The Guild LogoThe Guild Monogram

How to run React E2E tests purely with hooks

Eytan Manor
How to run React E2E tests purely with hooks - The Guild Blog
Looking for experts? We offer consulting and trainings.
Explore our services and get in touch.

Tested with React-Native and Firebase Test Lab

Every invention starts with a need. I've been working on a personal app for quiet a while now, and as part of the process I hand it out to few people so they can test it (most of them were overseas). One of the major complaints that I got was that the map component didn't load. On most devices it did, but in many others it didn't.

This issue had to be addressed, obviously, if I wanted to take my app seriously. Virtual devices using Android emulator didn't seem to reproduce the issue, so I had to get a hold on real devices. I made a list of devices that didn't support the app component, of what I had encountered thus far, and I started to look for people around me with these devices. Few challenges arouse:

  • It was HARD to find people around me with these devices.
  • It was HARD to convince these people to give me their phones for a short while, for debugging purposes.
  • It was HARD to split my time…

I've been roaming around the internet, looking for a solution. I've found few platforms that provide a way to interact with a collection of real devices using their API, and the one that stood out the most was Firebase Test Lab. It had a large collection of devices to interact with, and a free daily quota.

Perfect! I was really excited to start testing my app with Test Lab. Oh there's one thing though -it doesn't really work with React Native :( what a pity.

One of the methods to use Test Lab is by recording a script that essentially guides a robot on how to use the app (known as Robo). The script can be recorded directly from Android Studio, and it relies heavily on the view XML to fetch elements and attributes. Because React-Native wraps everything with a JavaScript shell, it fails to work as intended (for the most part).

My eureka moment 💡

I realized that for my specific needs, all I had to do was to navigate to the map screen with a real back-end. It didn't matter who navigated to the map, a person, a robot, or a script, I just wanted to reproduce the issue. Since my knowledge revolves mainly around JavaScript, I've built a solution purely with React hooks, one that could navigate the app and test a desired outcome.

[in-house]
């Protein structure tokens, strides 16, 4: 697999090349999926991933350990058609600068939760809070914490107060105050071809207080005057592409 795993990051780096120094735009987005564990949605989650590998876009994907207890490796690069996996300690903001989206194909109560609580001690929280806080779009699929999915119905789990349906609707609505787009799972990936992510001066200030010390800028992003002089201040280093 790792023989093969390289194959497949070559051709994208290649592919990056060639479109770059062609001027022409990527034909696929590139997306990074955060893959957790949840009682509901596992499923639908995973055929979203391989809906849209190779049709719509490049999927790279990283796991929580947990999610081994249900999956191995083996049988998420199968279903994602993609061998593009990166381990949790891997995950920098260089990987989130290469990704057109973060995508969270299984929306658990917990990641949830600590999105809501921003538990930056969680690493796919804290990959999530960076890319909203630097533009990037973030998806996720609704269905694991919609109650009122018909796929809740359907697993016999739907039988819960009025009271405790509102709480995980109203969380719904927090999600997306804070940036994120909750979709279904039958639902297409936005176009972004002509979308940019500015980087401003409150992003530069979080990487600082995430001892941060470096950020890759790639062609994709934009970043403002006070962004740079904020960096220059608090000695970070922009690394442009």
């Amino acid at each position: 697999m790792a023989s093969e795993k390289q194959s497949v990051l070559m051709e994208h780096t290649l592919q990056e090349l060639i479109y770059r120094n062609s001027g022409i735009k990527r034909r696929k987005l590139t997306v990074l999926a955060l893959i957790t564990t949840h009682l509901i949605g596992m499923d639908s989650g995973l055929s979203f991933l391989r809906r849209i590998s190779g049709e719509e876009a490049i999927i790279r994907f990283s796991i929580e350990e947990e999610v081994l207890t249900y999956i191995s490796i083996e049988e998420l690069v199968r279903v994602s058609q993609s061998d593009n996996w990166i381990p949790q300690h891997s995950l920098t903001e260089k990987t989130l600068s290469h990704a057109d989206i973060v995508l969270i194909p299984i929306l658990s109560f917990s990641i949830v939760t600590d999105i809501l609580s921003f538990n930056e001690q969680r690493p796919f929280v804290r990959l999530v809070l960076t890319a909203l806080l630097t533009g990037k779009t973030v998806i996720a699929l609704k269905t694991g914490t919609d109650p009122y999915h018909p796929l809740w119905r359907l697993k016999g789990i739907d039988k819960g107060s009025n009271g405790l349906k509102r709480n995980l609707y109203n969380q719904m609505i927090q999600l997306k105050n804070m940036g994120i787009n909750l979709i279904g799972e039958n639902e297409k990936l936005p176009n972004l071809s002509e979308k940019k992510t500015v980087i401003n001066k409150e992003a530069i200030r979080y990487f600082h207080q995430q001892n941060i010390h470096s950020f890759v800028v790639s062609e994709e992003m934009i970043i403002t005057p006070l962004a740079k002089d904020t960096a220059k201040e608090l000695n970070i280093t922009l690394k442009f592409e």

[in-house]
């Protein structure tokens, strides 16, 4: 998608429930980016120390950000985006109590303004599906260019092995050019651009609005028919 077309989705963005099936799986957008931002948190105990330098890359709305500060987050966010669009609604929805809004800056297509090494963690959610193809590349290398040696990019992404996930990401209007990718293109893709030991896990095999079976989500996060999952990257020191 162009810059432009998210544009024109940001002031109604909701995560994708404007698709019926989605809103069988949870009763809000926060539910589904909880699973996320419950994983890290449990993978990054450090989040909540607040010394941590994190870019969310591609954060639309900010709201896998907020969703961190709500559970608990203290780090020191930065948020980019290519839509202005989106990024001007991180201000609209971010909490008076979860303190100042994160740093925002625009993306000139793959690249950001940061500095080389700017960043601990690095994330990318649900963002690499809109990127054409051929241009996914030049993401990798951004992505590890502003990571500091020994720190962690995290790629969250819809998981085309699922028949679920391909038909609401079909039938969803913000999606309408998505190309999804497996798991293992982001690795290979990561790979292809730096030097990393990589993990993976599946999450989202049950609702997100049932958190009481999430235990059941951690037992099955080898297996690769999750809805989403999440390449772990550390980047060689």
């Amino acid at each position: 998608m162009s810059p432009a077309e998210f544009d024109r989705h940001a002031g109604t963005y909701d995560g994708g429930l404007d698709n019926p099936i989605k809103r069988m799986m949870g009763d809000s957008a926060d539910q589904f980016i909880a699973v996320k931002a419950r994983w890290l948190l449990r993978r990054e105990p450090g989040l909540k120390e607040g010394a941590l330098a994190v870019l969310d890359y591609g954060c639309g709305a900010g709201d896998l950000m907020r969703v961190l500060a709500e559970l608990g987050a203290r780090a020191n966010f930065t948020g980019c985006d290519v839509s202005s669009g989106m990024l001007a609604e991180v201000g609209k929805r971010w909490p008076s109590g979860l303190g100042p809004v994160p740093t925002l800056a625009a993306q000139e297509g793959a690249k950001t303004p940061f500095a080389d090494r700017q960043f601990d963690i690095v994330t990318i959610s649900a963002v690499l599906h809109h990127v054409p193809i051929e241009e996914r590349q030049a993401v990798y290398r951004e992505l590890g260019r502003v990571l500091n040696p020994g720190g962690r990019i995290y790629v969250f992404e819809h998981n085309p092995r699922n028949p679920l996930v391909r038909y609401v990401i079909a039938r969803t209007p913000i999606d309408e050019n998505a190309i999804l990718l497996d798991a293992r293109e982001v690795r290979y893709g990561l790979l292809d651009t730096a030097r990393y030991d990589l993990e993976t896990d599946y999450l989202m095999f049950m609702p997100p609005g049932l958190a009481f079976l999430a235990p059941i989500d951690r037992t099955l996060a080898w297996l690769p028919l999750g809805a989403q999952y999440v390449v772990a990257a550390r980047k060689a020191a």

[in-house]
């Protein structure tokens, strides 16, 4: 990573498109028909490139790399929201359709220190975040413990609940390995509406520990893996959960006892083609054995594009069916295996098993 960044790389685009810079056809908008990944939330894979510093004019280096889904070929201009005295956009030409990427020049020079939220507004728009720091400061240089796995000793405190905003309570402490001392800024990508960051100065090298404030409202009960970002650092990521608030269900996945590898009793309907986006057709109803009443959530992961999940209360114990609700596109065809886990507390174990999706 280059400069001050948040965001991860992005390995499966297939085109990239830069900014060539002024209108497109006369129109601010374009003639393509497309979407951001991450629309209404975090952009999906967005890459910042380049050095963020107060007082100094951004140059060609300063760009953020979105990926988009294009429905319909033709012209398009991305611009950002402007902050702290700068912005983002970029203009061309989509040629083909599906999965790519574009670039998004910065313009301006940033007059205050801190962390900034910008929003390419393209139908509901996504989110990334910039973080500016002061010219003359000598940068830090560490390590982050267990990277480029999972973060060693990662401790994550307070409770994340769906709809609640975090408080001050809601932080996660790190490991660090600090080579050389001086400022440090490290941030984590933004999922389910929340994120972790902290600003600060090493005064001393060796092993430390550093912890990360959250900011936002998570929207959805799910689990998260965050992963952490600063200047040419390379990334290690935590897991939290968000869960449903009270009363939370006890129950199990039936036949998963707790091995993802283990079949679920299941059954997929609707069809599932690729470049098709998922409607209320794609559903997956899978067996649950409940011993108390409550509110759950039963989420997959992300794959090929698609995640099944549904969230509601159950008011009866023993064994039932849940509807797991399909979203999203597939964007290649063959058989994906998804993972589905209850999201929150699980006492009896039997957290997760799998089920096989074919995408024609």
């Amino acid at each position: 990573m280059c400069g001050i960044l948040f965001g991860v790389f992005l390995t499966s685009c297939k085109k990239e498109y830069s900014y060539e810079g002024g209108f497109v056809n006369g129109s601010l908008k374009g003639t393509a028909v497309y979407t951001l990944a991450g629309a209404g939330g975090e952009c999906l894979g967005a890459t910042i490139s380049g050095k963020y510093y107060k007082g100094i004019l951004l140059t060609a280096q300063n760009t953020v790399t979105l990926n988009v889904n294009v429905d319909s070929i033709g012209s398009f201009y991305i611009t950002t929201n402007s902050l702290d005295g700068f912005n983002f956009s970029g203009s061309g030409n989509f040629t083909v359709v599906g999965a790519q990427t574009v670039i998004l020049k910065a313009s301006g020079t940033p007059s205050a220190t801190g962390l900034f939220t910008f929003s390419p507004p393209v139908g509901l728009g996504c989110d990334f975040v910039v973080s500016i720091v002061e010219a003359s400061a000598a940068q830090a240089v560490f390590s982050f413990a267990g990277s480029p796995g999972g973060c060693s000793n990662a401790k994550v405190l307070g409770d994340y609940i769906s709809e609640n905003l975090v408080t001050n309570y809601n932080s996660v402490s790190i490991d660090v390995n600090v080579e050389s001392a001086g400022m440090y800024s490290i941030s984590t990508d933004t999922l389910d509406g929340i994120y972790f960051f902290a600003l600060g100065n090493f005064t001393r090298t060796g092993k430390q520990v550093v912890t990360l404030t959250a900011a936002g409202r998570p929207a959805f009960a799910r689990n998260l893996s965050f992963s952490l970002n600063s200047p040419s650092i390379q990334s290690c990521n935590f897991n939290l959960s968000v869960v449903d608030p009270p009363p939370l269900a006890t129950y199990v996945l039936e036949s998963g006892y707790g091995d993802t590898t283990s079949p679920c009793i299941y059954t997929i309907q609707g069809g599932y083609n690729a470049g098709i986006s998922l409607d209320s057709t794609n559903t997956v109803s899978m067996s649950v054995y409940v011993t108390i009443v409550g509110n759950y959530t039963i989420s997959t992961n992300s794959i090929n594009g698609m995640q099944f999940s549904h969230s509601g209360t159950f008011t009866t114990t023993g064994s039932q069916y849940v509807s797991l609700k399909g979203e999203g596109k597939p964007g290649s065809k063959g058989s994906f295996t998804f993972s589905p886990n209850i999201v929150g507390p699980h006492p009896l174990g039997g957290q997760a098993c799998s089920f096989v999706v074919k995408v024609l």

Introducing Bobcat 😺😼

Bobcat is a library for testing navigation flows in React. Its API is heavily inspired by classic testing frameworks like Mocha and Jest; it has a similar describe() / it() type of syntax. Let's have a look at a simple example script:

import { useState } from 'react'
import { useDelayedEffect, useBobcat } from 'react-bobcat'

import MyButton from './components/MyButton'
import { useSignOut } from './services/auth'

export default () => {
  const { scope, flow, trap, pass, assert } = useBobcat()

  scope('MyApp', () => {
    const signOut = useSignOut()

    before(async () => {
      await signOut()

    flow('Clicking a button', () => {
      // MyButton is a React component
      trap(MyButton, ({ buttonRef, textRef }) => {
        const [buttonClicked, setButtonClicked] = useState(false)

          () => () => {
            // buttonRef is referencing a native HTML button element

          () => {
            if (!buttonClicked) return

            return () => {
              assert(textRef.current.innerText, 'Clicked!')
              pass() // Go to the next scope/flow

    scope('Another nested scope', () => {
      flow('Another flow A', () => {})

      flow('Another flow B', () => {})

  scope('You can also define additional external scopes', () => {
    flow('Etc', () => {})

Note the comments in the code snippet, it should make things more clear. I used the useDelayedEffect hook and not an ordinary useEffect hook because I wanted to be able to visually observe the component, otherwise it would mount and unmount so quickly I wouldn't be able to see it. buttonRef and textRef are props that are provided directly from MyButton component, which can vary depends on your component and your needs. This is how MyButton should look like:

import React, { useCallback, useRef, useState } from 'react'